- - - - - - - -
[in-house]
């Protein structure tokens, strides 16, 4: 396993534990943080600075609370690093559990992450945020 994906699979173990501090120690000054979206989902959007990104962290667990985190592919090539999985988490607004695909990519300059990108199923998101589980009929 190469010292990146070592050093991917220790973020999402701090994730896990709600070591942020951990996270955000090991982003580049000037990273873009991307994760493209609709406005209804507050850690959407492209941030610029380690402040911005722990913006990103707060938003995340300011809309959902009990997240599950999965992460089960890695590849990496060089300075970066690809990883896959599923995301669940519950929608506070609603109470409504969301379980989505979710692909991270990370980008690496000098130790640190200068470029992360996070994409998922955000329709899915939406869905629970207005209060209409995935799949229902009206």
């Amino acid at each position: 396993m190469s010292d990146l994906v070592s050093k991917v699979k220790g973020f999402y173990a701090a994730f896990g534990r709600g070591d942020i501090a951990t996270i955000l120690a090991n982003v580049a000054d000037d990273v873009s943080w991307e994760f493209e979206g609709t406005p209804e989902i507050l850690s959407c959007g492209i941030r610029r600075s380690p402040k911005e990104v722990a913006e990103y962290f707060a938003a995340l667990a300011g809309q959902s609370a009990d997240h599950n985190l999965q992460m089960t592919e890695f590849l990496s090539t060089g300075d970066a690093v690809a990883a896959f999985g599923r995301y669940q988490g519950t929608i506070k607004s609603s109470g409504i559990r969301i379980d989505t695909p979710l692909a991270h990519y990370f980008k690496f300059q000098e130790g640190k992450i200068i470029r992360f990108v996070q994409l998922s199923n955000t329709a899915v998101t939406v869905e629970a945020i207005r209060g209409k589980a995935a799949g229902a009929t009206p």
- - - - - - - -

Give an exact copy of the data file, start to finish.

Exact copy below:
[in-house]
């Protein structure tokens, strides 16, 4: 396993534990943080600075609370690093559990992450945020 994906699979173990501090120690000054979206989902959007990104962290667990985190592919090539999985988490607004695909990519300059990108199923998101589980009929 190469010292990146070592050093991917220790973020999402701090994730896990709600070591942020951990996270955000090991982003580049000037990273873009991307994760493209609709406005209804507050850690959407492209941030610029380690402040911005722990913006990103707060938003995340300011809309959902009990997240599950999965992460089960890695590849990496060089300075970066690809990883896959599923995301669940519950929608506070609603109470409504969301379980989505979710692909991270990370980008690496000098130790640190200068470029992360996070994409998922955000329709899915939406869905629970207005209060209409995935799949229902009206």
């Amino acid at each position: 396993m190469s010292d990146l994906v070592s050093k991917v699979k220790g973020f999402y173990a701090a994730f896990g534990r709600g070591d942020i501090a951990t996270i955000l120690a090991n982003v580049a000054d000037d990273v873009s943080w991307e994760f493209e979206g609709t406005p209804e989902i507050l850690s959407c959007g492209i941030r610029r600075s380690p402040k911005e990104v722990a913006e990103y962290f707060a938003a995340l667990a300011g809309q959902s609370a009990d997240h599950n985190l999965q992460m089960t592919e890695f590849l990496s090539t060089g300075d970066a690093v690809a990883a896959f999985g599923r995301y669940q988490g519950t929608i506070k607004s609603s109470g409504i559990r969301i379980d989505t695909p979710l692909a991270h990519y990370f980008k690496f300059q000098e130790g640190k992450i200068i470029r992360f990108v996070q994409l998922s199923n955000t329709a899915v998101t939406v869905e629970a945020i207005r209060g209409k589980a995935a799949g229902a009929t009206p």